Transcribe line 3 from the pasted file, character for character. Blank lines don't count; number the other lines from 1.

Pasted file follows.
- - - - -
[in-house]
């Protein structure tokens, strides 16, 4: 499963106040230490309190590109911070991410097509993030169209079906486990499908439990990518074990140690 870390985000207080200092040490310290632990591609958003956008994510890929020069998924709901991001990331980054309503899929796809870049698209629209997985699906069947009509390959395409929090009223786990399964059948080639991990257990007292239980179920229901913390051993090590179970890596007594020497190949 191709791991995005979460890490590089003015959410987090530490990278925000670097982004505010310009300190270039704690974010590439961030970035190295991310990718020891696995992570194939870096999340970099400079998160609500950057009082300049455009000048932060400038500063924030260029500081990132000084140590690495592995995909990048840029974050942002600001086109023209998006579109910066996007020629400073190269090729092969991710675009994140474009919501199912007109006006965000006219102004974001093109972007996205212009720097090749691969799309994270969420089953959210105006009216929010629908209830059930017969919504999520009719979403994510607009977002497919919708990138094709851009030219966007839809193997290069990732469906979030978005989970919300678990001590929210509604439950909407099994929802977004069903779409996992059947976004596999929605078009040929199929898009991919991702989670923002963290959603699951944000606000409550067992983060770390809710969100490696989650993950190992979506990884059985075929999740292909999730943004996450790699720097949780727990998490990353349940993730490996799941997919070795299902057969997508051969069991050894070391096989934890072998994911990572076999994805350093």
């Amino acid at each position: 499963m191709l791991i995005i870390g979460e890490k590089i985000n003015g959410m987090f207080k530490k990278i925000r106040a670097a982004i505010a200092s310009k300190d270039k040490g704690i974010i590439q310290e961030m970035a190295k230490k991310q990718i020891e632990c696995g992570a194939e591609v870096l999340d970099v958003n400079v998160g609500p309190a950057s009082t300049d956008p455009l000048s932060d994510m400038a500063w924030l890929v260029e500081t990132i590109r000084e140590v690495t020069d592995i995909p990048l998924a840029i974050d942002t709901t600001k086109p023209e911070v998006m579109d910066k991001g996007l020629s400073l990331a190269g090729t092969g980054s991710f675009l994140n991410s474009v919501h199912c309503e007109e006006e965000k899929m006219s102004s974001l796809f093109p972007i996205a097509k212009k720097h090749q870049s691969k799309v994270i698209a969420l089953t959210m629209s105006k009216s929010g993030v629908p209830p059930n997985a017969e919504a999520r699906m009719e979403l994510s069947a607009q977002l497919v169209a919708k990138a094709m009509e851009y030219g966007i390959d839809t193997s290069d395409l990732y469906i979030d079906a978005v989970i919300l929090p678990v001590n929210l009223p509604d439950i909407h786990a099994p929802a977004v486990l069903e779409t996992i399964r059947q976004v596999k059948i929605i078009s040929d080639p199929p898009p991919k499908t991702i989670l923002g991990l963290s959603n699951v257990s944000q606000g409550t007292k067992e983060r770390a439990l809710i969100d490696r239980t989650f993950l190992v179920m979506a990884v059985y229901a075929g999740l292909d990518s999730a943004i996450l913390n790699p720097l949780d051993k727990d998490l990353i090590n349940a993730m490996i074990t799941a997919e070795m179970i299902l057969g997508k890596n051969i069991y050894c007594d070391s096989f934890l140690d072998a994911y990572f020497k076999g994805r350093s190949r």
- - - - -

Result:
């Amino acid at each position: 499963m191709l791991i995005i870390g979460e890490k590089i985000n003015g959410m987090f207080k530490k990278i925000r106040a670097a982004i505010a200092s310009k300190d270039k040490g704690i974010i590439q310290e961030m970035a190295k230490k991310q990718i020891e632990c696995g992570a194939e591609v870096l999340d970099v958003n400079v998160g609500p309190a950057s009082t300049d956008p455009l000048s932060d994510m400038a500063w924030l890929v260029e500081t990132i590109r000084e140590v690495t020069d592995i995909p990048l998924a840029i974050d942002t709901t600001k086109p023209e911070v998006m579109d910066k991001g996007l020629s400073l990331a190269g090729t092969g980054s991710f675009l994140n991410s474009v919501h199912c309503e007109e006006e965000k899929m006219s102004s974001l796809f093109p972007i996205a097509k212009k720097h090749q870049s691969k799309v994270i698209a969420l089953t959210m629209s105006k009216s929010g993030v629908p209830p059930n997985a017969e919504a999520r699906m009719e979403l994510s069947a607009q977002l497919v169209a919708k990138a094709m009509e851009y030219g966007i390959d839809t193997s290069d395409l990732y469906i979030d079906a978005v989970i919300l929090p678990v001590n929210l009223p509604d439950i909407h786990a099994p929802a977004v486990l069903e779409t996992i399964r059947q976004v596999k059948i929605i078009s040929d080639p199929p898009p991919k499908t991702i989670l923002g991990l963290s959603n699951v257990s944000q606000g409550t007292k067992e983060r770390a439990l809710i969100d490696r239980t989650f993950l190992v179920m979506a990884v059985y229901a075929g999740l292909d990518s999730a943004i996450l913390n790699p720097l949780d051993k727990d998490l990353i090590n349940a993730m490996i074990t799941a997919e070795m179970i299902l057969g997508k890596n051969i069991y050894c007594d070391s096989f934890l140690d072998a994911y990572f020497k076999g994805r350093s190949r």